Ezekiel: Preacher of the Exile

Title: The Book of Ezekiel is named after its author (1:3). ďEzekiel Ē means ďGod will strengthen .Ē

Background: Ezekiel was carried away to Babylon in the second deportation in 597 B.C. He lived with the exiles ďby the river Chebar Ē (1:1,2), which perhaps was a canal off the Euphrates. He preached among the Jewish captives, while Daniel (who had been deported in 605 B.C.) ministered in the palace. Ezekiel & Daniel probably knew each other well (14:12,20; 28:3).

Ezekiel had two tasks as a prophet: {1} Before the destruction of Jerusalem, he had to combat undue optimism. The optimism of the exiles was based on three things: They were Abrahamís seed, a descendent of David was still on the throne, and the temple of God still stood. {2} After the destruction of the city, he had to combat undue despair.

Ezekiel used a variety of teaching methods. Often God had Ezekiel act out what would happen; many of these symbolic acts were hard on Ezekiel personally. The most difficult parts of the book are the visions. It is easy to get involved in the details of a vision & lose sight of the main idea being presented. Each vision can be thought of as a panoramic view of a basic truth.

Outline:

I. BEFORE THE DESTRUCTION OF JERUSALEM: THE PREACHER OF JUDGMENT (1-24).

A. Fifth year of the Exile (1-7).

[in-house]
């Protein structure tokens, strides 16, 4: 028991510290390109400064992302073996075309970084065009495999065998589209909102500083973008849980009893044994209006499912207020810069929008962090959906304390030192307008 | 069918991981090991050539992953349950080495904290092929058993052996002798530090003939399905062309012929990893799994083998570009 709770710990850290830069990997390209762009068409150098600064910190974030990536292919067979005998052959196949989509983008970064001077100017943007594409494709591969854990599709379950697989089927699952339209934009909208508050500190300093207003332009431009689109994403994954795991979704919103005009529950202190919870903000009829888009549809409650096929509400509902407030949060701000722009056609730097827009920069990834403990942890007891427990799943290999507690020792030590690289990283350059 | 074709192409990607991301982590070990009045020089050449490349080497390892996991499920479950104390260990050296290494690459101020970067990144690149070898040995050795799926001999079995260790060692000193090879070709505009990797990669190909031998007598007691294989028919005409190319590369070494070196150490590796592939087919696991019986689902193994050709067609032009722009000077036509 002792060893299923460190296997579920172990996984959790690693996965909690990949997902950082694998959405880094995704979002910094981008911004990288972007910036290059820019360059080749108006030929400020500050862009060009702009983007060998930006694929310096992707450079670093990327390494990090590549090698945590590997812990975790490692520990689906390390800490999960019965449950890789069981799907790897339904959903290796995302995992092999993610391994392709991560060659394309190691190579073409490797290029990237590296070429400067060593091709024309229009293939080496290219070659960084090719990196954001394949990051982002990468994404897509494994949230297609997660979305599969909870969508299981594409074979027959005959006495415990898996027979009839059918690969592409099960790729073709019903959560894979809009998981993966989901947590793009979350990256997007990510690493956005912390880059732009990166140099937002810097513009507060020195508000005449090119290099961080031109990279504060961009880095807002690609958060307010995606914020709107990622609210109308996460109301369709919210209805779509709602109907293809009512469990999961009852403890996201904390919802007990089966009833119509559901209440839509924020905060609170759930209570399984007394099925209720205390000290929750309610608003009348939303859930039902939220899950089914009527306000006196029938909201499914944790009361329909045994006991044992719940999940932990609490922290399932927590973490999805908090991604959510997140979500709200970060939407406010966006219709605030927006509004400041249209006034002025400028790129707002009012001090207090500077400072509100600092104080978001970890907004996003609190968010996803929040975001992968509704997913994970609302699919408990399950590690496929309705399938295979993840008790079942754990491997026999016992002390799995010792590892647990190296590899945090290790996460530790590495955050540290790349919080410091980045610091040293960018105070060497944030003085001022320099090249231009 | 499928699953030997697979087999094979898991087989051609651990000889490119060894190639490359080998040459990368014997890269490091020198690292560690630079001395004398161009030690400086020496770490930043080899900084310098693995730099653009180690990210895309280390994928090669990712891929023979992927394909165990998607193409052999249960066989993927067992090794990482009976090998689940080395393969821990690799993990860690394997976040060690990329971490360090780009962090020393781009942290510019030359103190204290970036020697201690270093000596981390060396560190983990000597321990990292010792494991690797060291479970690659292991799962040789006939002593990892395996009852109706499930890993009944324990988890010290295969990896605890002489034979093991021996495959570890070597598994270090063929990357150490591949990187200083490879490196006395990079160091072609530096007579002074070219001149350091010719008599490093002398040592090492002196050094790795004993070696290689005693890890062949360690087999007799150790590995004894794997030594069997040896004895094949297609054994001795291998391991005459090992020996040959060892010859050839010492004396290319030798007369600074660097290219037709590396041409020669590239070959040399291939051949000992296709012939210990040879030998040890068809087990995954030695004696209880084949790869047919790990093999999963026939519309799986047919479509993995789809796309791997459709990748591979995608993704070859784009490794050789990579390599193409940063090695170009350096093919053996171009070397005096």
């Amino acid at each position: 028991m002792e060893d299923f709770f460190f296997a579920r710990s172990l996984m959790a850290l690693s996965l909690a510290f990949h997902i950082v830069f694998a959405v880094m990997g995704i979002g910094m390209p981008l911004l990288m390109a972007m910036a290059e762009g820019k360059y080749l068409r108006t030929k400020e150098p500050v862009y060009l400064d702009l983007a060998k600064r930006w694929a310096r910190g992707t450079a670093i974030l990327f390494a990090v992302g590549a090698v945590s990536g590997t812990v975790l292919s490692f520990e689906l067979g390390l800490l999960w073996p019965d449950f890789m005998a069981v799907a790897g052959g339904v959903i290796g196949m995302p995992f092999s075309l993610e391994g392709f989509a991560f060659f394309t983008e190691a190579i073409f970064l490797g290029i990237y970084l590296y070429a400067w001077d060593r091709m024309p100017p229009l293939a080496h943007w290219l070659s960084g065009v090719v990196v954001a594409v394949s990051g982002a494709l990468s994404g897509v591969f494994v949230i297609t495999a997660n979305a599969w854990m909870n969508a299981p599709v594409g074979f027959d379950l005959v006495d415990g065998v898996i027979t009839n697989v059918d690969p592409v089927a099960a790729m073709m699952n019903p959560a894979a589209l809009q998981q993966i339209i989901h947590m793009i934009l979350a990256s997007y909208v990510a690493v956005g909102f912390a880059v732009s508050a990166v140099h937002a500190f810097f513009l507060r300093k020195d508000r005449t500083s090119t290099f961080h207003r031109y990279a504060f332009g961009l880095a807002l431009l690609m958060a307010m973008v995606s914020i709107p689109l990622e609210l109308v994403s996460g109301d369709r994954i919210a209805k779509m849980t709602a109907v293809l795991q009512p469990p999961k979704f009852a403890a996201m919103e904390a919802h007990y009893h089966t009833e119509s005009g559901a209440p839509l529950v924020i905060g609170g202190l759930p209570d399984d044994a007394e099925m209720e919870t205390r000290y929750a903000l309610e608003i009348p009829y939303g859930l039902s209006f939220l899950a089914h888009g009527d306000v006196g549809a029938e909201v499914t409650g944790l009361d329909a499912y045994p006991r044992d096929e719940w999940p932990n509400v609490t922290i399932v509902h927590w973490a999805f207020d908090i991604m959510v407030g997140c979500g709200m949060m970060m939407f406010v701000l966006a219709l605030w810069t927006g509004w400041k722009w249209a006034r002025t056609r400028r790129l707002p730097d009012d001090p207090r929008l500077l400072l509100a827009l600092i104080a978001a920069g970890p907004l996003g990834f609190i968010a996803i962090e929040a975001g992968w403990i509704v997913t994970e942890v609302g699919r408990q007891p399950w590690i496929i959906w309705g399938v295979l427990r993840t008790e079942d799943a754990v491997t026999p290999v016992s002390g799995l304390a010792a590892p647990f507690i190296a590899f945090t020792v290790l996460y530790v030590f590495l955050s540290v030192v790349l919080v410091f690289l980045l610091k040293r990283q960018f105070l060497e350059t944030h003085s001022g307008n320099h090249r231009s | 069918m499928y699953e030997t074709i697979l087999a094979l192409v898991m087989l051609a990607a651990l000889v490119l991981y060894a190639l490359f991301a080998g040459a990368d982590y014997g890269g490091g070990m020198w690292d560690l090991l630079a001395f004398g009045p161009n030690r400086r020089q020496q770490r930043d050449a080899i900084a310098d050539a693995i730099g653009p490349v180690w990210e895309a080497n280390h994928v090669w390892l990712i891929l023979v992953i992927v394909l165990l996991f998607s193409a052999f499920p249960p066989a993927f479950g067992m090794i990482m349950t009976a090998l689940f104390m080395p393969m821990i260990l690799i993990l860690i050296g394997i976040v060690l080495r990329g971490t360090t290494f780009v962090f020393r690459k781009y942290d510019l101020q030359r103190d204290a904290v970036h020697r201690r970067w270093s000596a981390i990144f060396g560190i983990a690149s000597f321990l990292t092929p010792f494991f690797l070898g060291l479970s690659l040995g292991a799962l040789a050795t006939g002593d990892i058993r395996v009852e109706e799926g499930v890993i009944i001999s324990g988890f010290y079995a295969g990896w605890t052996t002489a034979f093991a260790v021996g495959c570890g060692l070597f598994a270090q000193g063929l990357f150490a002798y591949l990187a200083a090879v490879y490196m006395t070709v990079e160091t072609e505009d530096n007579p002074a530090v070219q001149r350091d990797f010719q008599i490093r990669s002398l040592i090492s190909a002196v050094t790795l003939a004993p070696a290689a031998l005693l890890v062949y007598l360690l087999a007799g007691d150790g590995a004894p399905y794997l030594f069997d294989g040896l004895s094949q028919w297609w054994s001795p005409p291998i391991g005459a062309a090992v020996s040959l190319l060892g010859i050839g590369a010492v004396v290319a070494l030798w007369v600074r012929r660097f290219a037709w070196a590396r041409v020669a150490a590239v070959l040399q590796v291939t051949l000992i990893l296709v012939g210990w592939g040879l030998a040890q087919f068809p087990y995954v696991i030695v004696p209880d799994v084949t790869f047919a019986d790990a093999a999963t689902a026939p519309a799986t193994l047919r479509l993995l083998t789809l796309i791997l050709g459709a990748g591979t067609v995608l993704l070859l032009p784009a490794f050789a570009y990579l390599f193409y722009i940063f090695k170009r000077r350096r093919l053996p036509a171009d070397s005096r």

B. Ezekielís commission (1-3).

C. Destruction of Jerusalem foretold (4-7).

D. Sixth year of the Exile (8-19).

E. Ezekielís vision-journey to Jerusalem (8-11).

F. Allegory of the unfaithful wife (16).

G. Seventh year of the Exile (20-23); the sins of Israel & Judah.

II. Ninth year of the Exile (24).

A. As the siege begins, Ezekielís wife dies.

B. Ezekiel is struck dumb.

III. THE SIEGE & DESTRUCTION: PROPHECIES AGAINST THE NATIONS (25-32).

IV. AFTER THE DESTRUCTION OF JERUSALEM: THE PREACHER OF COMFORT (33-48).

A. Twelfth year of the Exile (33-39; note 32:17; 33:21).

B. The commission renewed (33); word comes that Jerusalem has fallen.

C. The indictment of Israelís shepherds (34).

D. The land to be re-inhabited & the nation revived (36,37).

E. Twenty-fifth year of the Exile (40-48); the vision of the rebuilt temple. Lessons from Ezekiel

Ezekiel illustrates the task of a preacher: to comfort the afflicted & afflict the comfortable. As preachers & teachers of Godís Word, it is not our responsibility to convert everyone, but to proclaim faithfully Godís message (3:17). When we do so, we fulfill our responsibility, whether or not our hearers respond in a positive manner (3:18-21; 33:7-9).

We often want to blame others for our problems. Some blame their environment. The Israelites blamed their ancestors (18:2). The Bible, however, teaches personal responsibility; we cannot blame someone else for our own sins & their consequences (18:3,4,19,20).

Ezekielís passage on false shepherds (34:11-31) is important reading for Godís shepherds (elders) today (1st Peter 5:1-3). The Chief Shepherd is Jesus (John 10:8-11; Hebrews 13:20; 1st Peter 2:25; 5:4).

The vision of the temple (40-48) does not refer to Zerubbabelís or Herodís temple; those structures were not like the one in Ezekiel. Nor do the chapters present a blueprint for a future millennium age; animal sacrifices were still being made at this time (43:18ff.), but they were banished after Jesusí perfect sacrifice (Hebrews 10). Rather, this vision is a prophecy of the Christian Age, when Godís people, the church, are Godís dwelling place, or temple (1st Corinthians 3:16). The prophecy refers to Jesusí spiritual sacrifice (Hebrews 9:11-15, 23-28) and to the Christianís sacrifice of service (Romans 12:1).



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